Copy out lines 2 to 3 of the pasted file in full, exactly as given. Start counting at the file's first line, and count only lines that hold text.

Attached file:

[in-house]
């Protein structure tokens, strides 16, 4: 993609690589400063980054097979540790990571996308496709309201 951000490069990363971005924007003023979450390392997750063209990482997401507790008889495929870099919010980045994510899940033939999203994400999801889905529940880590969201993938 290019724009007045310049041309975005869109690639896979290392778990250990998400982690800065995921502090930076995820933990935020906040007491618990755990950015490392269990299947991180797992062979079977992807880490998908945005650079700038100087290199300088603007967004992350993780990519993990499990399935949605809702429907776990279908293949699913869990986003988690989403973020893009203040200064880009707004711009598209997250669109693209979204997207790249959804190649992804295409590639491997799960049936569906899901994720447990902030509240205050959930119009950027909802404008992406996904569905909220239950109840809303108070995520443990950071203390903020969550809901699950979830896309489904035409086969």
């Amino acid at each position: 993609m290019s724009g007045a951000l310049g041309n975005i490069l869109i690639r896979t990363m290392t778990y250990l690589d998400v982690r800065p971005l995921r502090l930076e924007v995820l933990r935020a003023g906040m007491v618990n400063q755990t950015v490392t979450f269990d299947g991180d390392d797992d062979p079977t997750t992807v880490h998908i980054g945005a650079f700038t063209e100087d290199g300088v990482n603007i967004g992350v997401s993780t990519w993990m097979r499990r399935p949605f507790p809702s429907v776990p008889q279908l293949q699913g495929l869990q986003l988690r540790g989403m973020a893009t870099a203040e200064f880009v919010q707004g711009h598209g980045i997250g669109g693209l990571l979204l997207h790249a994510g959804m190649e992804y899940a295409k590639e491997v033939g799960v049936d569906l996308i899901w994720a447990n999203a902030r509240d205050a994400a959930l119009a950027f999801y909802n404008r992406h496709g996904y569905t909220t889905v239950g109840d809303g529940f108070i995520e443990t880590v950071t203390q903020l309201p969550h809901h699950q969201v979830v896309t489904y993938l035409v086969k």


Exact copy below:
């Protein structure tokens, strides 16, 4: 993609690589400063980054097979540790990571996308496709309201 951000490069990363971005924007003023979450390392997750063209990482997401507790008889495929870099919010980045994510899940033939999203994400999801889905529940880590969201993938 290019724009007045310049041309975005869109690639896979290392778990250990998400982690800065995921502090930076995820933990935020906040007491618990755990950015490392269990299947991180797992062979079977992807880490998908945005650079700038100087290199300088603007967004992350993780990519993990499990399935949605809702429907776990279908293949699913869990986003988690989403973020893009203040200064880009707004711009598209997250669109693209979204997207790249959804190649992804295409590639491997799960049936569906899901994720447990902030509240205050959930119009950027909802404008992406996904569905909220239950109840809303108070995520443990950071203390903020969550809901699950979830896309489904035409086969």
């Amino acid at each position: 993609m290019s724009g007045a951000l310049g041309n975005i490069l869109i690639r896979t990363m290392t778990y250990l690589d998400v982690r800065p971005l995921r502090l930076e924007v995820l933990r935020a003023g906040m007491v618990n400063q755990t950015v490392t979450f269990d299947g991180d390392d797992d062979p079977t997750t992807v880490h998908i980054g945005a650079f700038t063209e100087d290199g300088v990482n603007i967004g992350v997401s993780t990519w993990m097979r499990r399935p949605f507790p809702s429907v776990p008889q279908l293949q699913g495929l869990q986003l988690r540790g989403m973020a893009t870099a203040e200064f880009v919010q707004g711009h598209g980045i997250g669109g693209l990571l979204l997207h790249a994510g959804m190649e992804y899940a295409k590639e491997v033939g799960v049936d569906l996308i899901w994720a447990n999203a902030r509240d205050a994400a959930l119009a950027f999801y909802n404008r992406h496709g996904y569905t909220t889905v239950g109840d809303g529940f108070i995520e443990t880590v950071t203390q903020l309201p969550h809901h699950q969201v979830v896309t489904y993938l035409v086969k």